Participants were randomly assigned in a double-blind fashion to receive riluzole at a dose of 50 mg twice a day or placebo for 6 months, with age-matched cohorts of 50–74 and 75–95 years old. Written informed consent was obtained from participants or their legally authorized representative before initiation of study procedures. Data were periodically reviewed by the study Data Safety and Monitoring Board. Two participants had a delay in end point due to the COVID-19 pandemic (see 'Statistical analysis' section).

Randomization and Blinding

Random codes were generated by the hospital pharmacy before study initiation, using fixed seed numbers and validated randomization software, and used in sequence. In each of the two age groups, 24 participant numbers were randomized into balanced blocks of either two or four, which were randomly assigned. Study capsule dosage forms (active and placebo) were prepared by pharmacy staff in a blinded manner using over-encapsulation, and opaque (size 3 capsule shells with Lactose NF as an excipient at Rockefeller University Hospital and size 0 capsule shells with microcrystalline cellulose as an excipient at Mount Sinai Hospital). The active drug product contained FDA-approved 50 mg riluzole tablets. For ease of use and compliance, the pharmacy packaged the blinded capsules into medication bottles or organizer trays. Bottles or trays were labelled in a blinded manner, and included patient name, visit and per protocol dosing instructions. Returned trays/bottles were collected by the pharmacy and patient returns, including capsule counts, were recorded by the pharmacy. All encapsulation, packaging and labelling procedures were double verified by pharmacy staff before dispensing.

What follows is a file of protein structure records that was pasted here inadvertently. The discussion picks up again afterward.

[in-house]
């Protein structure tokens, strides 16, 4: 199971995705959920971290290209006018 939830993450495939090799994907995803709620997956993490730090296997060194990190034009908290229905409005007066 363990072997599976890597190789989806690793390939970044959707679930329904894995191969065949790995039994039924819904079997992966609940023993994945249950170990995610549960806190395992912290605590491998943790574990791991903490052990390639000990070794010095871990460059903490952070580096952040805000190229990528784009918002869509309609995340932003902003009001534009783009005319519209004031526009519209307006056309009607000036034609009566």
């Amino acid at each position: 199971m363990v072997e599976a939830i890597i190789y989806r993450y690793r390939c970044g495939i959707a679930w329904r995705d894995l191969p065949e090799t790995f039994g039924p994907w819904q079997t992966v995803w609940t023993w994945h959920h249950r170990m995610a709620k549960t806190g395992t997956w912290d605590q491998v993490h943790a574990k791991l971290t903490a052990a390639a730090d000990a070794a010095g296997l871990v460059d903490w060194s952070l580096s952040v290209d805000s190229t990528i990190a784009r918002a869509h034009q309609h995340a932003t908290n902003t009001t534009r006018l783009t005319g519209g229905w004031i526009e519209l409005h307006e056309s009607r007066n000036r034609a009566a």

Procedures

All study personnel had training on study procedures and assessments. A board-certified neurologist made a neurological assessment and administered the MMSE to all participants. FDG-PET scans were acquired at baseline and at 6 months. 1H MRS was performed at baseline, 3 months and 6 months. A neuropsychological testing battery was performed by a licensed neuropsychologist at Rockefeller University and supervised by one at Mount Sinai at baseline, 3 months and 6 months. Patients were seen once a month in clinic for clinical assessment and blood samples were obtained at every visit for safety laboratory exams; blood test results were evaluated by a physician not directly involved in the study to maintain physician-investigators blind.

Outcome Measures